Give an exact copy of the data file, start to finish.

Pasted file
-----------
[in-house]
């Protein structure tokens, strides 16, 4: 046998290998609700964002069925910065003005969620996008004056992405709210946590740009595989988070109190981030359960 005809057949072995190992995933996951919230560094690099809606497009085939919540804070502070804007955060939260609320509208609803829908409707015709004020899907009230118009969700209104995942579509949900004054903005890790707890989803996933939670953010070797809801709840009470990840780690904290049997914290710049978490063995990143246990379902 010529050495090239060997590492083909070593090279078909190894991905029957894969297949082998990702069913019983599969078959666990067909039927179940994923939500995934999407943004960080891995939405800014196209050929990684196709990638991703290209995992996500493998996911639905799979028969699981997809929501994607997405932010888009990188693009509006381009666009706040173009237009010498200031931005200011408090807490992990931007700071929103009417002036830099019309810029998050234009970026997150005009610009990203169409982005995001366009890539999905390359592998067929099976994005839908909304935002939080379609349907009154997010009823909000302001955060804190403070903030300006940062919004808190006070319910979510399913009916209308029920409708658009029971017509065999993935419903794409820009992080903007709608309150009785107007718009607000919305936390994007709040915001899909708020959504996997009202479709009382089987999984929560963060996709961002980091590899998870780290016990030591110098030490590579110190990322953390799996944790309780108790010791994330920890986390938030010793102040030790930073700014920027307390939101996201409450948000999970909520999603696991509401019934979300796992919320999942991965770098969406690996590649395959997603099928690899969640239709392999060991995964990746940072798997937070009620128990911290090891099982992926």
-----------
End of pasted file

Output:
[in-house]
């Protein structure tokens, strides 16, 4: 046998290998609700964002069925910065003005969620996008004056992405709210946590740009595989988070109190981030359960 005809057949072995190992995933996951919230560094690099809606497009085939919540804070502070804007955060939260609320509208609803829908409707015709004020899907009230118009969700209104995942579509949900004054903005890790707890989803996933939670953010070797809801709840009470990840780690904290049997914290710049978490063995990143246990379902 010529050495090239060997590492083909070593090279078909190894991905029957894969297949082998990702069913019983599969078959666990067909039927179940994923939500995934999407943004960080891995939405800014196209050929990684196709990638991703290209995992996500493998996911639905799979028969699981997809929501994607997405932010888009990188693009509006381009666009706040173009237009010498200031931005200011408090807490992990931007700071929103009417002036830099019309810029998050234009970026997150005009610009990203169409982005995001366009890539999905390359592998067929099976994005839908909304935002939080379609349907009154997010009823909000302001955060804190403070903030300006940062919004808190006070319910979510399913009916209308029920409708658009029971017509065999993935419903794409820009992080903007709608309150009785107007718009607000919305936390994007709040915001899909708020959504996997009202479709009382089987999984929560963060996709961002980091590899998870780290016990030591110098030490590579110190990322953390799996944790309780108790010791994330920890986390938030010793102040030790930073700014920027307390939101996201409450948000999970909520999603696991509401019934979300796992919320999942991965770098969406690996590649395959997603099928690899969640239709392999060991995964990746940072798997937070009620128990911290090891099982992926």